|Full Name||Leonard Franklin Slye|
|Born||November 5, 1911 in Cincinnati, Ohio|
|Died||July 6, 1998 in Apple Valley, California|
|Spouse||Dale Evans (m. 1947-1998)|
|Net Worth||$150 million|
|Social Media||[Facebook](https://www.facebook.com/royrogers) – [Twitter](https://twitter.com/royrogers) – [Instagram](https://www.instagram.com/royrogers)|
As a longtime fan, I‘m excited to provide an in-depth introduction to the legendary Roy Rogers, the iconic "King of the Cowboys."
Early Life and Musical Interests
Roy Rogers was born Leonard Slye on November 5, 1911 in Cincinnati, Ohio. From a young age, Rogers was drawn to music and adventure. He learned to play the guitar and yodel as a child. At just 18 years old, he dropped out of high school and started playing music professionally.
In the early 1930s, Leonard and his musical cousin Stan Slye moved to California. They formed a country-western singing group called the Slye Brothers which later became The Sons of the Pioneers. As a guitarist and yodeler for the group, Leonard appeared in several Western movies with the Sons of the Pioneers providing musical accompaniment.
Rise to Fame in Hollywood Westerns
In 1938, Leonard Slye landed his first starring role as the lead actor in the Republic Pictures film Under Western Stars, using the stage name Dick Weston. The following year, Republic Pictures changed his name to Roy Rogers and cast him in a series of low-budget Western films alongside co-star Mary Hart.
Rogers‘ big break came in 1943 when Republic Pictures added the golden palomino stallion Trigger to his films. Rogers and his clever horse Trigger became emblems of the idealized American West. From 1943 to 1954, they appeared together in around 50 motion pictures and captivated audiences as symbols of frontier justice and moral clarity.
Becoming the "King of the Cowboys"
In addition to his on-screen acting skills, Roy Rogers became known as a talented singer. His song "Don‘t Fence Me In" sold over a million copies in 1944. He recorded numerous popular albums of Western and country tunes like "Tumbling Tumbleweeds."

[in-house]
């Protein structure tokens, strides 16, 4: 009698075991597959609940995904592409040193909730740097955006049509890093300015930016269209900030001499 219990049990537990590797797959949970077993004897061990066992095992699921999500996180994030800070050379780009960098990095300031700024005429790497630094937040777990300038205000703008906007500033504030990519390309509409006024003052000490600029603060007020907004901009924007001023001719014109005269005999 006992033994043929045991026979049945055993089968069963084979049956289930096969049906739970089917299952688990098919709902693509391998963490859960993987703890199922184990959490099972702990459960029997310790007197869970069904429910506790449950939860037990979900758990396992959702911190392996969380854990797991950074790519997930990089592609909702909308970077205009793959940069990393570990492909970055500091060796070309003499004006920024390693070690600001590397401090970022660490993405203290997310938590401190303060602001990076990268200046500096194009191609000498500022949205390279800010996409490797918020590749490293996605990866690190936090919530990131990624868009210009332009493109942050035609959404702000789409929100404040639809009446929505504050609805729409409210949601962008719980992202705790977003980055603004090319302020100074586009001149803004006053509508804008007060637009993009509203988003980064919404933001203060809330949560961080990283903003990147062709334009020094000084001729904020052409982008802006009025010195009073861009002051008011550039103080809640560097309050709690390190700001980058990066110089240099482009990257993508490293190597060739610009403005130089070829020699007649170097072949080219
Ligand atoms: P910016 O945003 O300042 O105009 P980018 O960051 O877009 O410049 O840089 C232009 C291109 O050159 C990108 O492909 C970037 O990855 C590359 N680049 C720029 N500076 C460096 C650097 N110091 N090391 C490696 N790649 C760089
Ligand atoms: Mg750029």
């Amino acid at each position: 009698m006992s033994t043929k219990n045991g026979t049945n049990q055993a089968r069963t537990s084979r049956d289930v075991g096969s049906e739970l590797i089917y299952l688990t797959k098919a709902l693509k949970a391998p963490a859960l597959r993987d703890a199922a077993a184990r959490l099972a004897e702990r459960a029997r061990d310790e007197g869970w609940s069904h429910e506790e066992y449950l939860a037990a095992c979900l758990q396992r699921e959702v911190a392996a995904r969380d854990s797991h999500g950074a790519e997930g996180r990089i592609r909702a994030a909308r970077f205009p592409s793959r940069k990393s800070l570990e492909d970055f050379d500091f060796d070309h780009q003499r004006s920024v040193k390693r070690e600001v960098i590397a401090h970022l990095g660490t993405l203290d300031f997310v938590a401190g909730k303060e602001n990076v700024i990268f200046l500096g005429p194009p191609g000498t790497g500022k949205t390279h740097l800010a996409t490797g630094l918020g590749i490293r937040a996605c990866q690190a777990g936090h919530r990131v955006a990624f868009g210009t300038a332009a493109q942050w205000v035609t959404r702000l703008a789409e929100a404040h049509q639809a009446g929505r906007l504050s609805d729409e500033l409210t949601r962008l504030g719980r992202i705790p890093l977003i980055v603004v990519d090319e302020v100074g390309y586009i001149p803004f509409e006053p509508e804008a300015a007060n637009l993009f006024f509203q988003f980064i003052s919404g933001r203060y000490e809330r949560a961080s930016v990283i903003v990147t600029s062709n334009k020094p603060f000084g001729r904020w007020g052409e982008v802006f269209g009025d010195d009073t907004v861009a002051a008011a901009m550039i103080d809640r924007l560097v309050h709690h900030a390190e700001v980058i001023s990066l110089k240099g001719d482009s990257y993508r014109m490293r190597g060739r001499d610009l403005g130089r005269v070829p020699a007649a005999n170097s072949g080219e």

With his wholesome good looks, charisma, singing and equestrian skills, Roy Rogers soon earned the title of "King of the Cowboys." He was one of the most recognized stars of the 1940s and 1950s. Rogers always portrayed the quintessential good guy who fought for law and order in the Wild West.
Radio, Television and Business Pursuits
The Roy Rogers Show aired on radio from 1944 to 1955. Rogers then starred in his own television series The Roy Rogers Show from 1951 to 1957 alongside his wife Dale Evans, his golden palomino Trigger, and his German Shepherd dog Bullet. This wholesome Western series further cemented Rogers‘ reputation.
Rogers was an early pioneer of movie-star merchandising. He licensed a huge range of Western-themed toys, books and other items featuring his name and likeness. The Roy Rogers brand was massively popular with children in the 1950s.
Even after his TV show ended, Rogers stayed busy with public appearances, charity work and new business ventures. He and Evans opened the successful Roy Rogers Family Restaurants fried chicken chain in the late 1960s.
Last Years and Legacy
Roy Rogers continued performing at festivals and fairs well into the 1980s. He was inducted into the Country Music Hall of Fame in 1988. After Dale Evans passed away in 2001, Rogers‘ health declined. He died at age 86 on July 6, 1998 at his home in California.
With his upstanding hero persona, Rogers left an indelible mark on American culture. He embodied the classic Western values of honesty, courage and good character. The Roy Rogers Museum and Restaurant still celebrate his iconic status today as the eternal "King of the Cowboys."